No Passengers Beyond This Point by Gennifer Choldenko is told from alternating viewpoints of three siblings: India, the annoyed fashion-minded teenager; Finn, the responsible worrywart brother; and Mouse, the super intelligent youngest sister. Everything makes sense at the beginning. The children’s mother reveals that their house is going to be taken by the bank, and the children must go live with their uncle. After a bout of turbulence on the plane ride, the story takes a surreal turn. The children exit the aircraft to find they have mysteriously landed in “Falling Bird” instead of Denver. Their taxi is “shocking pink with silky white feathers,” the driver turns out to be a kid with a fake mustache, and it feels as though they are flying through clouds instead of traveling on roads. However strange this seems, the ride is warm and comfy, lulling the children to sleep.
When they wake up, they find that Falling Bird is rather well-prepared for their arrival, greeting them with signs of “We love you, India,” and “Mouse is our favorite.” In fact, everything in Falling Bird seems to be a dream come true for each child. But maybe it’s a little too good. Finn is the first to notice that something is off kilter, and staying in Falling Bird might be a detrimental decision. The question is, how do you leave a place if you don’t know how you go there? A surprising twist at the end kept me thinking about this story long after I finished.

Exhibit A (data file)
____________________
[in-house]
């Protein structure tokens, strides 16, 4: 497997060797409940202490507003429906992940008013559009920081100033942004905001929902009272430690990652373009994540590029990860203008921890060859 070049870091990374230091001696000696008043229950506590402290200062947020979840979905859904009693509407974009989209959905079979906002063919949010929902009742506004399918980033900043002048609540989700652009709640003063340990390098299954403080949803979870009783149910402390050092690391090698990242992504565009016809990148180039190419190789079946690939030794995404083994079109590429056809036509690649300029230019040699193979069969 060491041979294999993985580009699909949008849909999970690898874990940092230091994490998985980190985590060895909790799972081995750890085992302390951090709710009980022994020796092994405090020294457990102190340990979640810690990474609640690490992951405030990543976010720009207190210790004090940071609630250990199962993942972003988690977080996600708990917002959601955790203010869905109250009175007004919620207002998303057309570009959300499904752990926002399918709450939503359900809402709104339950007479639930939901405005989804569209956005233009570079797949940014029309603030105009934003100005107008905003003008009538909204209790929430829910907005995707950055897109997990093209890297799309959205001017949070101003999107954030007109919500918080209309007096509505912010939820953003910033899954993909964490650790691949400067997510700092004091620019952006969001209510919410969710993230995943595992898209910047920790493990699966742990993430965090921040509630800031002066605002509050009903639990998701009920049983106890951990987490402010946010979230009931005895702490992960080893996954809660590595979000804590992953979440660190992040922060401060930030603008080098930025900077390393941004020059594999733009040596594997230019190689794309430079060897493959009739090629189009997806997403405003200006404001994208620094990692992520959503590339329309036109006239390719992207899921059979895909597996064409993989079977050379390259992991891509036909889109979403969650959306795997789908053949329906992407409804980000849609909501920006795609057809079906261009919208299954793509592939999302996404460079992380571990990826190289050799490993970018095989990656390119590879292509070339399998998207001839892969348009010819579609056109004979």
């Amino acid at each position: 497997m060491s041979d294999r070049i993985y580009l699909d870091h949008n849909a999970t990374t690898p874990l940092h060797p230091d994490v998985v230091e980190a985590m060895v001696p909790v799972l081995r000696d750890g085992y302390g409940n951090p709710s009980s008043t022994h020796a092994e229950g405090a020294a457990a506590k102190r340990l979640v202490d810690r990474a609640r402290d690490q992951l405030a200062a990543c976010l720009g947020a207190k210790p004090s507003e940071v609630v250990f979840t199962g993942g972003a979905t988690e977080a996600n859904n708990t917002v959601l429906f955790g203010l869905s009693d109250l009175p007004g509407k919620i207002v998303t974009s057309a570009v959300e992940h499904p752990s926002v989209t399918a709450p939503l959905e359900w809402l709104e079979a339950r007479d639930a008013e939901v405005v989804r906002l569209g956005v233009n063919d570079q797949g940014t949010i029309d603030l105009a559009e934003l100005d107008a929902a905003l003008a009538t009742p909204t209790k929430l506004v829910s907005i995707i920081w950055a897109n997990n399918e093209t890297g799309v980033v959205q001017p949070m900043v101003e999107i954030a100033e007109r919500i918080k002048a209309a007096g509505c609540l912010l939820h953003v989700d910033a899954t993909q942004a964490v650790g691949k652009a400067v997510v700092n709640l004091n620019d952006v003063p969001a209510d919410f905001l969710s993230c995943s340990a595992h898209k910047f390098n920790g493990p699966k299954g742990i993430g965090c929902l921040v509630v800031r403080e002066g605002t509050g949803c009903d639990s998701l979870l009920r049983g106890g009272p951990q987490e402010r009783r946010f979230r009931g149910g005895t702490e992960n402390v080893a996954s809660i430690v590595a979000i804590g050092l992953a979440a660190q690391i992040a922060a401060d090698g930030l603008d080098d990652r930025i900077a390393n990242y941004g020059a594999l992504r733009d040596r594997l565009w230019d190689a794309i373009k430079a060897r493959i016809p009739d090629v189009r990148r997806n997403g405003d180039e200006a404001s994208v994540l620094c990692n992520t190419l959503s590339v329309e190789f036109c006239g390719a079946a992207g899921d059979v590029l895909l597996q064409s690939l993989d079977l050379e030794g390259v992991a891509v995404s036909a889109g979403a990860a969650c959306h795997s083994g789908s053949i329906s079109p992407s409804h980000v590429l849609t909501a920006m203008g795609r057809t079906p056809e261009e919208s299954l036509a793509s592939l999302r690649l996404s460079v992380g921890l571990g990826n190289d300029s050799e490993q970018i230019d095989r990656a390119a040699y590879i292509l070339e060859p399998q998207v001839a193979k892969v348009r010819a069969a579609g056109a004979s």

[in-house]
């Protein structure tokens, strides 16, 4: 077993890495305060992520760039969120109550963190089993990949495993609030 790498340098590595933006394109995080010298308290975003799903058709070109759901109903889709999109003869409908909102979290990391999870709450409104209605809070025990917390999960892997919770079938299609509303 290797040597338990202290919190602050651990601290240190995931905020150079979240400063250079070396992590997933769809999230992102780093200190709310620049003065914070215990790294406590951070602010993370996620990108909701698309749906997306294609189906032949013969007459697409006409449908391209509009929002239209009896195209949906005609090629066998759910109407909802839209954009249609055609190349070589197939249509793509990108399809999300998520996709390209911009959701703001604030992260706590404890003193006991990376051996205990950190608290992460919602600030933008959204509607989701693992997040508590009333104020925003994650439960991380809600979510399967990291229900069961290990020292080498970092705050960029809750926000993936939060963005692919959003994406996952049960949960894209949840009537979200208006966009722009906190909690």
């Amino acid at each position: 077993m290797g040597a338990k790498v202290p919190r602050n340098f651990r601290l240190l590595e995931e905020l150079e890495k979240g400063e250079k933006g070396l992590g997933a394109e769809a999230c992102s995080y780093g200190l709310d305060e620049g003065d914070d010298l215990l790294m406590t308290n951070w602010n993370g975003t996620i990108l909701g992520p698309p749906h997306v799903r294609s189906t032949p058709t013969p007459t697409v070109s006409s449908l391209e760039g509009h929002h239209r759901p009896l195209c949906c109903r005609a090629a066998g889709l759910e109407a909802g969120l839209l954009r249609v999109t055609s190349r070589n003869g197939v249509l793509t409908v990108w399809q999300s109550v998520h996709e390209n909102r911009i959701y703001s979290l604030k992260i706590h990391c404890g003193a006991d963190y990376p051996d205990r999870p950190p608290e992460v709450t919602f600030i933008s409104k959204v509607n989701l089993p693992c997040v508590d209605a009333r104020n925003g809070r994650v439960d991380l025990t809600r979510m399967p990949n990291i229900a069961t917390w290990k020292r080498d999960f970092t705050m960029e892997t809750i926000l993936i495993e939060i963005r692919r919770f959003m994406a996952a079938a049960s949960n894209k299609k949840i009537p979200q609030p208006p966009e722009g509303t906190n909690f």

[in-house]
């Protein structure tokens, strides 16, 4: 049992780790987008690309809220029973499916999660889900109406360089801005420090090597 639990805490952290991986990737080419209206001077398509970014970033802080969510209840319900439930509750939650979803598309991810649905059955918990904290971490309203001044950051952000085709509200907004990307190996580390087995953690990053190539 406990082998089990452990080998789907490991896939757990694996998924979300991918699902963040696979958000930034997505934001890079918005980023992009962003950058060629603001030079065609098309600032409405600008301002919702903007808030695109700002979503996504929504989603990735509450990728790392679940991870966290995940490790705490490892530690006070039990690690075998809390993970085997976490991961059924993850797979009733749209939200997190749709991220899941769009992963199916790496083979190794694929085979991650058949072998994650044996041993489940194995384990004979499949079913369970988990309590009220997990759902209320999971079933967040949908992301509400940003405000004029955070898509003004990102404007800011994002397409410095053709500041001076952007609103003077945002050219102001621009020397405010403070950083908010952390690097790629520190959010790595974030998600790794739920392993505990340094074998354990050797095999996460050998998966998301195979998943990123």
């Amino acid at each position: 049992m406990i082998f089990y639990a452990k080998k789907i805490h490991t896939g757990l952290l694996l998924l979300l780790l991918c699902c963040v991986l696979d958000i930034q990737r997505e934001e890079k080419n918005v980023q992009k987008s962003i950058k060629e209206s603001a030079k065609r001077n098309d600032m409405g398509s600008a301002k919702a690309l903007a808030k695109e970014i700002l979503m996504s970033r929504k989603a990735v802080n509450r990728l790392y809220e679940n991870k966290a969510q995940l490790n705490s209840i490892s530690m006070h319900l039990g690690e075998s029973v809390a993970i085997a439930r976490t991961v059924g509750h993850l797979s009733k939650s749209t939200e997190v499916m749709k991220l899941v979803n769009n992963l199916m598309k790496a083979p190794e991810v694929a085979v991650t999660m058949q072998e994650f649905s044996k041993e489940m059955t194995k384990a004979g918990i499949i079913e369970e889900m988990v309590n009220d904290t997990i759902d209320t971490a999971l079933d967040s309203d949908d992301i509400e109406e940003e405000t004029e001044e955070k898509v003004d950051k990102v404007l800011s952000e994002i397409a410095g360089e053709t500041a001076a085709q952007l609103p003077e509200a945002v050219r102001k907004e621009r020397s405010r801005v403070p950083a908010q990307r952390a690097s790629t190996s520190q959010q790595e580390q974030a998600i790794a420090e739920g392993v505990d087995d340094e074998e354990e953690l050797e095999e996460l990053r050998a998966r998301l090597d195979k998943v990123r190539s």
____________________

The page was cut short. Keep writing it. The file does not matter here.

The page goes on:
Finally, an excellent new novel-picture book by the author of The Invention of Hugo Cabret (soon to be released as a movie) is Wonderstruck by Brian Selznick. It is not a fantasy per se, but certain coincidences in the plot have a magical edge to them. Twelve-year-old Ben’s life has gone a little haywire since his mother was killed in a car accident and a freaky lightning storm causes him to go totally deaf. Meanwhile, Selznick weaves in a story that takes place 50 years earlier, involving another deaf child, Rose, and her desire to explore New York City. Like Hugo Cabret, this 637-page book is filled with more than 450 pages of black and white sketches that tell much of the story through pictures. Ben’s journey leads him to the American Museum of Natural History, where he stumbles upon a new friend and a place to hide out while he discovers the secrets of his past. Rose emerges, too, with her own masterpiece to share.
Enjoy settling in with a cup of hot cocoa and any of these marvelous adventures to add a little magic to your reading this winter.
Review by Jennifer Adams
Each year, the State Library of Kansas and the Kansas Center for the Book designate a week in November to focus on the benefits of reading aloud to young children. Kansas Reads to Preschoolers Week begins today, and it’s easy to participate. Grab a book and your favorite toddler or preschooler and have a rollicking good reading time.